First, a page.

The expanding Chinese presence in the region enables tremendous economic potential. Chinese economic might has already invested $150 billion in the last decade, and more is promised under BRI. China claims BRI is a strategic debt. China thus has a clear objective for regional economic unification. It is now apparent that China has never intervened militarily in the region. For these reasons, China is still a valued partner in most South Asian states. It upsets the structural power balance in the region, which India controls. China’s expansion in South Asia has hampered Delhi’s economic and security interests. The failure of India to emerge as a major economic locomotive in the area, along with its complex history, has spurred China’s economic expansionism. China has benefited from the region’s democratic weakness. Indian aspirations for liberal values to take root in the region never materialised. Identity politics and nationalism raged. We can assess China’s position in the region by looking at Myanmar. The UN resolution condemning Myanmar’s action was defeated in Myanmar. China keeps pouring money into the region. (Pal, n.d)

In the past, China’s principal purpose was to obstruct Beijing has also used a variety of tools to build partnerships with minor regional countries in South Asia, preventing larger powers like India from gaining regional agreements. This economic expansionist toolset is explained as follows: (The Economic Times., n.d)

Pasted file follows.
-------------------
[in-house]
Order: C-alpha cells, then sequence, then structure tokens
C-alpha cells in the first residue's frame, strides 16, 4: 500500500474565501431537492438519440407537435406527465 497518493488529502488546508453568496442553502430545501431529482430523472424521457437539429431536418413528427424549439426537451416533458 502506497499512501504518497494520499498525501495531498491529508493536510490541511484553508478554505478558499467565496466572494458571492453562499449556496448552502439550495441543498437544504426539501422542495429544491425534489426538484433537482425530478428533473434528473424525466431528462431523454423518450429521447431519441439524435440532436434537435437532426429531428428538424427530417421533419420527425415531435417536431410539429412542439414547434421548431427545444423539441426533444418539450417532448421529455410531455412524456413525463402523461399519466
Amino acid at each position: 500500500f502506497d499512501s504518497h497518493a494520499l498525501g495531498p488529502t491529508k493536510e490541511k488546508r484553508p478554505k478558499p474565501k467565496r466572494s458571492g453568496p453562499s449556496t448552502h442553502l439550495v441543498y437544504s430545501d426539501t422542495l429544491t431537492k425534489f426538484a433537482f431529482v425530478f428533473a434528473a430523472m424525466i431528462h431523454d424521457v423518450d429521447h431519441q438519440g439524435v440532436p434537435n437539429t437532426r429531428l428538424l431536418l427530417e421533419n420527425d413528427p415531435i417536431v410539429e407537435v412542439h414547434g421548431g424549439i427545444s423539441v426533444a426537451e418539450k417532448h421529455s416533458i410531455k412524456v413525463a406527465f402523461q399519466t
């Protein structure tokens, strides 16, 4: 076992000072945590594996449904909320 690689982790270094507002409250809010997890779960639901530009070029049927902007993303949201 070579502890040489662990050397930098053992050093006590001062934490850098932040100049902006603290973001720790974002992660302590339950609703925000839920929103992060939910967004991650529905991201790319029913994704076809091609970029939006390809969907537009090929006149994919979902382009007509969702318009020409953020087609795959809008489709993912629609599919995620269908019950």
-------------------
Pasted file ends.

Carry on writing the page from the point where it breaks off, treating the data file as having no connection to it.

• First- A massive credit-fueled investment in the region with countries which are strategically located. (ibid, n.d)
  • Second, strengthening ties with political and economic leaders in those countries. China will later use these politicians for political gain. For example, when Rajapaksa was President of Sri Lanka, China invested heavily in Rajapaksa’s constituencies. (ibid, n.d)
  • Third, increased political unrest and intervention in the country. For example, in Pakistan, China has begun to influence regional politics. Fourth, creating regional institutions that function alongside regional institutions. China will lead these institutions. For example, in South Asia, the New China-South Asia Cooperation Forum will function alongside SAARC. China also divides and rules in ASEAN. (ibid, n.d)
  • Finally, China creates a tactical militarily interventionist position against existing countries, like in the Doklam issue or the South China Sea. (ibid, n.d)
Chinese Foreign Minister Wang Yi (2nd L) and foreign ministers from ASEAN-member nations attend a special ASEAN-China foreign ministers’ meeting in Yuxi, southwest China’s Yunnan Province. Countries in Southeast Asia have “serious concerns” over recent events in the disputed South China Sea, an unusually strongly worded communique issued by their foreign ministers in China said. / AFP PHOTO / STR / China OUT

Further, South Asia has all the ingredients for the Chinese economic model: densely populated, developing economies comparable to China a decade ago. The toolbox for the same is as follows: (Pal, n.d) 

  • As China progresses up the value chain, some low-end manufacturing force chains will dislocate to countries with low labour costs. Unlike other countries that rely on private firms and expansive concession process, Chinese plutocrat is typically short and easy.. (ibid,n.d)
  • Second, the BRI show South Asian countries and volition to both India’s preference and the transnational system led by the west. The fact that China is ready to invest in nations with weak intellectual property laws complex land rights and other political-legal risks gives it an advantage over other investors. (ibid, n.d)